I dunno, Jesse. I look at those poll numbers and it seems like we lost again, its just that the bullshit was so transparent that not enough people bought into it. Once again, half the country believes the WH line- SS will go bankrupt. That signals to me that we did not win this fight, it was won for us.

Posted by: Sandals | Mar 4, 2005 5:49:46 PM

Jesse? I mean, that was understandable at Pandagon, but you gotta get your sites straight, Sandals.

Posted by: Ezra | Mar 4, 2005 6:07:26 PM

Uh, no Jesse here, I thought.

A) Excellent all around. Great catch in the FDR speech. Great rhetoric of your own.

B) The SS fight is not over. Not over for this year, they will try to sneak something out of the Senate and rewrite in conference. Bush/Rove do not go down this easily, heck they think they are winning, and I trust their judgement. They haven't lost much.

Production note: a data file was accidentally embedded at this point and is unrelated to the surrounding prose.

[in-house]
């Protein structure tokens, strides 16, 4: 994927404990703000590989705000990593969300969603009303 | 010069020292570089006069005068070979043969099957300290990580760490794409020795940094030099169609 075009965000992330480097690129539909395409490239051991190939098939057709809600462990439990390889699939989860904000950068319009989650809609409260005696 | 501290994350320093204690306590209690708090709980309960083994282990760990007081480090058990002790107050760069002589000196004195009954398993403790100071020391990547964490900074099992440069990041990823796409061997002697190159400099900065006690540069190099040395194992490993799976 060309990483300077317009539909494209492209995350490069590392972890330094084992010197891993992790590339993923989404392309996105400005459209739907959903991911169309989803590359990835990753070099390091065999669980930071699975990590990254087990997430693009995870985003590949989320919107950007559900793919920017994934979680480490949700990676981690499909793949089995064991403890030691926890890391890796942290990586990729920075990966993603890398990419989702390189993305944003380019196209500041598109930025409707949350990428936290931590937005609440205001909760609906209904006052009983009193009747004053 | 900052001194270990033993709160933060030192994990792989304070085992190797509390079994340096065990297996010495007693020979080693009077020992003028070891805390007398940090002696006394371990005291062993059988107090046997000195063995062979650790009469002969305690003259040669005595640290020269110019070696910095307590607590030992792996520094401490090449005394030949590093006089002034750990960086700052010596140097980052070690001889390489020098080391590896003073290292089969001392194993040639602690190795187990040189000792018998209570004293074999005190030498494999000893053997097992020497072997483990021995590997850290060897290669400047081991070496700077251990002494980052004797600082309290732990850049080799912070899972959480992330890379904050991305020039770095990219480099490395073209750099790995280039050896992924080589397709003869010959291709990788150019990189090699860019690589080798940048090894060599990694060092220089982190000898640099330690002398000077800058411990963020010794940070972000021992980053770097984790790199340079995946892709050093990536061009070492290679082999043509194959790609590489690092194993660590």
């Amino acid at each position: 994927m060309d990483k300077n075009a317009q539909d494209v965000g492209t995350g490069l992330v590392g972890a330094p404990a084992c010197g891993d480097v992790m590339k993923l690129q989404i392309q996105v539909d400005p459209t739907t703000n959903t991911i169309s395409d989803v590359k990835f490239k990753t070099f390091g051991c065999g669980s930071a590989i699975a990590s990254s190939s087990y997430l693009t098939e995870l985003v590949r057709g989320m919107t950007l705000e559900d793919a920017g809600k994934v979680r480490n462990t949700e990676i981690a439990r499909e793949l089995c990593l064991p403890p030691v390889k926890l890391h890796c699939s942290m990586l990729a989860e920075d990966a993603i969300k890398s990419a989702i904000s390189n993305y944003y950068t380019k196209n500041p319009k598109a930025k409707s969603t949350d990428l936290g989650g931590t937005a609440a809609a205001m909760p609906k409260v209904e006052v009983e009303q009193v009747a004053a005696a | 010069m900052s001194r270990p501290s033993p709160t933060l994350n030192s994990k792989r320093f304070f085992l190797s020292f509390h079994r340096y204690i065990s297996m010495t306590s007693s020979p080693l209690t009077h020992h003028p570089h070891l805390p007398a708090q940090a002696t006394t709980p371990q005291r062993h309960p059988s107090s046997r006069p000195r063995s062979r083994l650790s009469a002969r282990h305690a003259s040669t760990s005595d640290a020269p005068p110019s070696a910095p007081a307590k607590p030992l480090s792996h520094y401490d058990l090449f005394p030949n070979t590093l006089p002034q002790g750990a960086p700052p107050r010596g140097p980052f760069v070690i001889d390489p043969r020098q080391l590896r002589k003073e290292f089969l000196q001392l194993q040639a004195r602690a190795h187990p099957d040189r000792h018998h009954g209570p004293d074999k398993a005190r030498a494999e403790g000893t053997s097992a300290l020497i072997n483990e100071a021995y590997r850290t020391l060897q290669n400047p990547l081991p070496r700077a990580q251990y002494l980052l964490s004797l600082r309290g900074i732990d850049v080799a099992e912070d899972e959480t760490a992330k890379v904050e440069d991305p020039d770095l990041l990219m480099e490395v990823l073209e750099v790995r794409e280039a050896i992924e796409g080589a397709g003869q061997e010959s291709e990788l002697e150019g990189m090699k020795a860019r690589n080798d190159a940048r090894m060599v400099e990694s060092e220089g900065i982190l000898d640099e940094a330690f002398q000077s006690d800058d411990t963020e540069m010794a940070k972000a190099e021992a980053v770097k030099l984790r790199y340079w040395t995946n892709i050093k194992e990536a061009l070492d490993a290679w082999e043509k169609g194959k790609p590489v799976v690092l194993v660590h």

In any case, they will gradually try to change the meme, and be back the next year, or the year after that. This fight started as far back as 1934, and will never be over.

C) I sense a change, or the beginning of one. "Greenspan is and always has been a partisan hack." is a good start. Democrats are just beginning to fight.

Posted by: bob mcmanus | Mar 4, 2005 6:16:35 PM

Ezra, I'm not so sure they put it on the backburner. They tried to prioritize the bills. First, you had to address the economy, so you had the budget. Then, NAFTA was (I think) required a yea-nay at a certain point. Then, health care.